United States District Court, Northern District of Alabama, Eastern Division
February 24, 2015
EDWARD STONE, Plaintiff,
URS ENERGY & CONSTRUCTION, INC., Defendant.
MEMORANDUM OPINION AND ORDER
VIRGINIA EMERSON HOPKINS UNITED STATES DISTRICT JUDGE
Plaintiff Edward Stone (“Mr. Stone”) initiated this action against Defendant URS Energy & Construction, Inc. (“URS”),  in the Circuit Court of Calhoun County, Alabama, on November 12, 2014. (Doc. 1-1 at 4). Mr. Stone filed a second complaint in state court on December 11, 2014. (Id. at 17-21). URS removed the lawsuit to federal court on January 21, 2015, on the basis of diversity jurisdiction. (Doc. 1 at 1; id. at 3 ¶ 6).
Pending before the court is URS Motion for More Definite Statement (Doc. 4) (the “Motion”) filed on January 28, 2015. Mr. Stone never has filed any opposition to the Motion, which under Appendix III to the court’s uniform initial order (Doc. 2) was due on February 11, 2015. (See Doc. 2 at 23 ¶ B.2 (“The opponent’s responsive brief shall be filed no later than fourteen (14) calendar days thereafter.”)). Moreover, although Mr. Stone filed an amendment to his complaint (Doc. 7) on February 20, 2015, he limited the scope of that modification to simply substituting for the correct name of the defendant. (See Doc. 7 at 1 (“amend[ing] his complaint to more properly identify the defendant [only] . . .”)). Against this backdrop, the Motion is now ready for disposition, and, for the reasons explained below, is GRANTED.
A. Rule 12(e)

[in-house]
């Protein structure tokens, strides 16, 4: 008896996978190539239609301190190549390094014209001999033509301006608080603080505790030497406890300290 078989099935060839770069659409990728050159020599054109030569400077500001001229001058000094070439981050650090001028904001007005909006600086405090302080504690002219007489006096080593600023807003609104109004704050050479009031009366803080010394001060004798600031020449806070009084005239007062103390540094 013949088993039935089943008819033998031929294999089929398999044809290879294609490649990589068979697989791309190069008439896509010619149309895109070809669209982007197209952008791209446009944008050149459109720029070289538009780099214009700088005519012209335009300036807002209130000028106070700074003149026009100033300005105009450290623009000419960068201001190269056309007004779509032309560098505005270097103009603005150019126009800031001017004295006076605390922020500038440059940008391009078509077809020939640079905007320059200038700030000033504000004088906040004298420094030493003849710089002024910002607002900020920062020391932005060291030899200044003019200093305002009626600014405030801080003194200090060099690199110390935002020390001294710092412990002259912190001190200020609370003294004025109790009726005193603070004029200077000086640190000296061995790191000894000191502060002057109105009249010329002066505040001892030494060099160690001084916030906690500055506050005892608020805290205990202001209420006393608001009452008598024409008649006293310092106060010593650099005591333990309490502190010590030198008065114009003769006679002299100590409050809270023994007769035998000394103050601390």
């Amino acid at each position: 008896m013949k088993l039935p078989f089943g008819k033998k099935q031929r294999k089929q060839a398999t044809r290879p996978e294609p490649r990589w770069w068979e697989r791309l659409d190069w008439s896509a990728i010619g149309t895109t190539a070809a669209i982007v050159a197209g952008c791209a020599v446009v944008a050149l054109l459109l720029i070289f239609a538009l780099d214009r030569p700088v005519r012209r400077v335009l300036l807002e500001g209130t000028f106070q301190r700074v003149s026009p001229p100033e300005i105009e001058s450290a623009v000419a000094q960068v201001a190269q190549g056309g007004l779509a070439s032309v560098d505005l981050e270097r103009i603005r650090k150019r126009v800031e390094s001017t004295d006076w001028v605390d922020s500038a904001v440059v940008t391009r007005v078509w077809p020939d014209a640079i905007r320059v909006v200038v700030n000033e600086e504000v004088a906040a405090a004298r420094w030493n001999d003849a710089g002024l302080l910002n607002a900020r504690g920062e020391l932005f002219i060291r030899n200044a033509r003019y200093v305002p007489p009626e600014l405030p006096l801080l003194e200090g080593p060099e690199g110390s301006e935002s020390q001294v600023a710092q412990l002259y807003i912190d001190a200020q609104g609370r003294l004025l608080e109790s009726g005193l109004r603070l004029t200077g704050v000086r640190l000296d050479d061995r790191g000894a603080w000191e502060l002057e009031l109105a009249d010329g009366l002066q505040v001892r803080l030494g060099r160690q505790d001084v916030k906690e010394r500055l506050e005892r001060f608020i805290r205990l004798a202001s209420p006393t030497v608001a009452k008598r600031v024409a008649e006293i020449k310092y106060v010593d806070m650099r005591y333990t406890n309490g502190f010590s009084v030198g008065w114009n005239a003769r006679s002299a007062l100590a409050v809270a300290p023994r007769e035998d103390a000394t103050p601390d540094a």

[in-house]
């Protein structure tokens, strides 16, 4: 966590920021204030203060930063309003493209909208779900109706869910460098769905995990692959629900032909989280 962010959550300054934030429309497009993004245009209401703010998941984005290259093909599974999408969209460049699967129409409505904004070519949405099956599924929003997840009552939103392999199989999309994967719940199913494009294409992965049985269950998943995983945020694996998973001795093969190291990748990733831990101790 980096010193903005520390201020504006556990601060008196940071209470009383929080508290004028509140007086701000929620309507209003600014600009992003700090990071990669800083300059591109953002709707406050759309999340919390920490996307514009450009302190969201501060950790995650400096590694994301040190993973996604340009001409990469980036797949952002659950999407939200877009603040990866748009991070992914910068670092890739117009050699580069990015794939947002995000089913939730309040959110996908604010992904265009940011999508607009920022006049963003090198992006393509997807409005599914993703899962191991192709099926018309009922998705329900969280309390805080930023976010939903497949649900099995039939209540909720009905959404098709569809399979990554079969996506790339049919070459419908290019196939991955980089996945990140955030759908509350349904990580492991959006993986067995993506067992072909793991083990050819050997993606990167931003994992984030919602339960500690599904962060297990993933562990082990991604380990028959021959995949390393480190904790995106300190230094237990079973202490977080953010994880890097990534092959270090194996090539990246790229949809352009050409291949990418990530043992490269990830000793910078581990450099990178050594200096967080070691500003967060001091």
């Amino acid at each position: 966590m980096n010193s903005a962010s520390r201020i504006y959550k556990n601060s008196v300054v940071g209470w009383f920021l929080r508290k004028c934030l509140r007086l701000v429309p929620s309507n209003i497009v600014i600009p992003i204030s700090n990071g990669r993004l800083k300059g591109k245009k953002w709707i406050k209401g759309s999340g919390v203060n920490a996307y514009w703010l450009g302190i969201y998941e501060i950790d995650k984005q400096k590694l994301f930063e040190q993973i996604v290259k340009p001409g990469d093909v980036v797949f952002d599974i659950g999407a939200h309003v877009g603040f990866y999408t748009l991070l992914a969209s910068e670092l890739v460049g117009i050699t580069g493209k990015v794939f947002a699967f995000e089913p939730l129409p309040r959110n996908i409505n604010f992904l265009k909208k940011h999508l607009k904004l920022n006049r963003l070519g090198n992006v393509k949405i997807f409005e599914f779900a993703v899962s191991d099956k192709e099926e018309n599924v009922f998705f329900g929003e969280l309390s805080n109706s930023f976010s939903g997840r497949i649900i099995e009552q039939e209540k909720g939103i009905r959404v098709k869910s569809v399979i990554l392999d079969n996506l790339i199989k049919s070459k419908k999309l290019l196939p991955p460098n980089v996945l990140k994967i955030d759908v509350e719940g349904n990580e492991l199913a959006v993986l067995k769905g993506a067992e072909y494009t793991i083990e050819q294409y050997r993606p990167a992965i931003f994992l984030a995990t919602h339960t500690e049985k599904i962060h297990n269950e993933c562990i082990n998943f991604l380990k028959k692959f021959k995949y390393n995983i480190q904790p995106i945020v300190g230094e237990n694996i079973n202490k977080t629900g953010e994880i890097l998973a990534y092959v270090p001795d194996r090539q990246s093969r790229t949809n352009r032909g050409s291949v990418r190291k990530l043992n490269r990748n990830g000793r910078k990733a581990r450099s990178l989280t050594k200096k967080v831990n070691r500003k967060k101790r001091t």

Rule 12(e) of the Federal Rules of Civil Procedure provides:
(e) Motion for a More Definite Statement. A party may move for a more definite statement of a pleading to which a responsive pleading is allowed but which is so vague or ambiguous that the party cannot reasonably prepare a response. The motion must be made before filing a responsive pleading and must point out the defects complained of and the details desired. If the court orders a more definite statement and the order is not obeyed within 14 days after notice of the order or within the time the court sets, the court may strike the pleading or issue any other appropriate order.
Fed. R. Civ. P. 12(e).
As the former Fifth Circuit has explained the standard on motions for a more definite statement:
The motion for more definite statement, on the other hand, involves, within the applicable standards of that rule, the exercise of that sound and considered discretion committed unavoidably and properly to the Trial Judge as he presides over the continuous process of adjudication from commencement of the litigation through pleadings, pretrial discovery, trial, submission and decision.
Under 12(e) the Court must determine whether the complaint is such that ‘a party cannot reasonably be required to frame a responsive pleading.’ But the fact that a careful Judge, in the exercise of that wise discretion controlled by the prescribed principles of that rule, might so conclude does not permit him to dismiss the complaint for failure to state a claim. ‘It may well be that petitioner’s complaint as now drawn is too vague, but that is no ground for dismissing his action. * * *.’ Glus v. Brooklyn Eastern District Terminal, 1959, 359 U.S. 231, 79 S.Ct. 760, 763, 3 L.Ed.2d 770, 774.
Mitchell v. E-Z Way Towers, Inc., 269 F.2d 126, 130 (5th Cir. 1959).
B. Mr. Stone’s Failure to Oppose